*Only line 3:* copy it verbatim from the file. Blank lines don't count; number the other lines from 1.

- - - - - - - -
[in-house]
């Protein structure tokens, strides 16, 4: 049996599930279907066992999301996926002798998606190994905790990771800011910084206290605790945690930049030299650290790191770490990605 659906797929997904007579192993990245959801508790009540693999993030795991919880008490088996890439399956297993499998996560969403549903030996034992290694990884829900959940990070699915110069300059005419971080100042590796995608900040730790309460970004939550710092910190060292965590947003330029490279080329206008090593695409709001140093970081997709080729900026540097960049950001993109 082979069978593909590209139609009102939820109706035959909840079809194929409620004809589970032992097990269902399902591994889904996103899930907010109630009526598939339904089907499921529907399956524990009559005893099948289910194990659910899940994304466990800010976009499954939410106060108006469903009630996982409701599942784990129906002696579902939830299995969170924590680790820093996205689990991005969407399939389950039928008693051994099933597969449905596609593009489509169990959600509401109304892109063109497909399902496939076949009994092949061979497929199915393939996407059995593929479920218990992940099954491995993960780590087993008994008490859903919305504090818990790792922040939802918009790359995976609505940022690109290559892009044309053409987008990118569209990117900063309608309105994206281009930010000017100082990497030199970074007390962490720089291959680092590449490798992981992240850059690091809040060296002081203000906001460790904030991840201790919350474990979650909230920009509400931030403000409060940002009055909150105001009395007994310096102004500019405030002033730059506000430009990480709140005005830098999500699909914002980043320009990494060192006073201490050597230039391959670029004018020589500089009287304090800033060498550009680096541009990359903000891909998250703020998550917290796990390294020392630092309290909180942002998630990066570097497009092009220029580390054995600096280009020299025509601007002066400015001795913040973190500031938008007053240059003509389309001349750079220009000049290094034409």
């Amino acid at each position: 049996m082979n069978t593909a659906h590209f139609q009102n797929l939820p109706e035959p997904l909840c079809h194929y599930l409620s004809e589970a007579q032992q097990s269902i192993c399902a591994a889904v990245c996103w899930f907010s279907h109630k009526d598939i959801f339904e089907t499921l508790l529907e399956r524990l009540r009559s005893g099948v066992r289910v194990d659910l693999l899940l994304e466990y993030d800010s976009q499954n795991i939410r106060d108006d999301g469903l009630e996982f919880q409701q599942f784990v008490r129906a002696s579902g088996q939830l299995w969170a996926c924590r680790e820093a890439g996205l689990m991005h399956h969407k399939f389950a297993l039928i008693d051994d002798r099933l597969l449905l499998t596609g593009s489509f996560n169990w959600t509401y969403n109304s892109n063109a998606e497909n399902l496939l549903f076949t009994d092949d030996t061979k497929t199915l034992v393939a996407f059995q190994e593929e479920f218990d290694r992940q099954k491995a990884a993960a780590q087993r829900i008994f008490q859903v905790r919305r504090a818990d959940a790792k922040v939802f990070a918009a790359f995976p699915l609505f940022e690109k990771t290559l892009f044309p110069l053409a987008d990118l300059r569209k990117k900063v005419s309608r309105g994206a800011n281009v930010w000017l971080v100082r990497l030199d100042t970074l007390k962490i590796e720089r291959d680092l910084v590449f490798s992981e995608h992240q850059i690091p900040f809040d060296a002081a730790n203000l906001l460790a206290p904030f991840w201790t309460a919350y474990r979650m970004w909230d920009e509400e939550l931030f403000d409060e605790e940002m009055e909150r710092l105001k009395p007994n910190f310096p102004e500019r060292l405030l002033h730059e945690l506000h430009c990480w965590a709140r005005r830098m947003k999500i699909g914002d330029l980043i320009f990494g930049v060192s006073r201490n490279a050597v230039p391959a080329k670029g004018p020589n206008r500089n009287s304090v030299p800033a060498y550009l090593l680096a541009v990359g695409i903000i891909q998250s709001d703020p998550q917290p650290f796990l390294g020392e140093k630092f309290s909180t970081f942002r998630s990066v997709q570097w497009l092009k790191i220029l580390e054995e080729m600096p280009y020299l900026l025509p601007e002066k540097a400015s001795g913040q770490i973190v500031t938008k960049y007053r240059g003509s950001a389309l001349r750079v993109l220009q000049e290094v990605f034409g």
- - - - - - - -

């Amino acid at each position: 049996m082979n069978t593909a659906h590209f139609q009102n797929l939820p109706e035959p997904l909840c079809h194929y599930l409620s004809e589970a007579q032992q097990s269902i192993c399902a591994a889904v990245c996103w899930f907010s279907h109630k009526d598939i959801f339904e089907t499921l508790l529907e399956r524990l009540r009559s005893g099948v066992r289910v194990d659910l693999l899940l994304e466990y993030d800010s976009q499954n795991i939410r106060d108006d999301g469903l009630e996982f919880q409701q599942f784990v008490r129906a002696s579902g088996q939830l299995w969170a996926c924590r680790e820093a890439g996205l689990m991005h399956h969407k399939f389950a297993l039928i008693d051994d002798r099933l597969l449905l499998t596609g593009s489509f996560n169990w959600t509401y969403n109304s892109n063109a998606e497909n399902l496939l549903f076949t009994d092949d030996t061979k497929t199915l034992v393939a996407f059995q190994e593929e479920f218990d290694r992940q099954k491995a990884a993960a780590q087993r829900i008994f008490q859903v905790r919305r504090a818990d959940a790792k922040v939802f990070a918009a790359f995976p699915l609505f940022e690109k990771t290559l892009f044309p110069l053409a987008d990118l300059r569209k990117k900063v005419s309608r309105g994206a800011n281009v930010w000017l971080v100082r990497l030199d100042t970074l007390k962490i590796e720089r291959d680092l910084v590449f490798s992981e995608h992240q850059i690091p900040f809040d060296a002081a730790n203000l906001l460790a206290p904030f991840w201790t309460a919350y474990r979650m970004w909230d920009e509400e939550l931030f403000d409060e605790e940002m009055e909150r710092l105001k009395p007994n910190f310096p102004e500019r060292l405030l002033h730059e945690l506000h430009c990480w965590a709140r005005r830098m947003k999500i699909g914002d330029l980043i320009f990494g930049v060192s006073r201490n490279a050597v230039p391959a080329k670029g004018p020589n206008r500089n009287s304090v030299p800033a060498y550009l090593l680096a541009v990359g695409i903000i891909q998250s709001d703020p998550q917290p650290f796990l390294g020392e140093k630092f309290s909180t970081f942002r998630s990066v997709q570097w497009l092009k790191i220029l580390e054995e080729m600096p280009y020299l900026l025509p601007e002066k540097a400015s001795g913040q770490i973190v500031t938008k960049y007053r240059g003509s950001a389309l001349r750079v993109l220009q000049e290094v990605f034409g």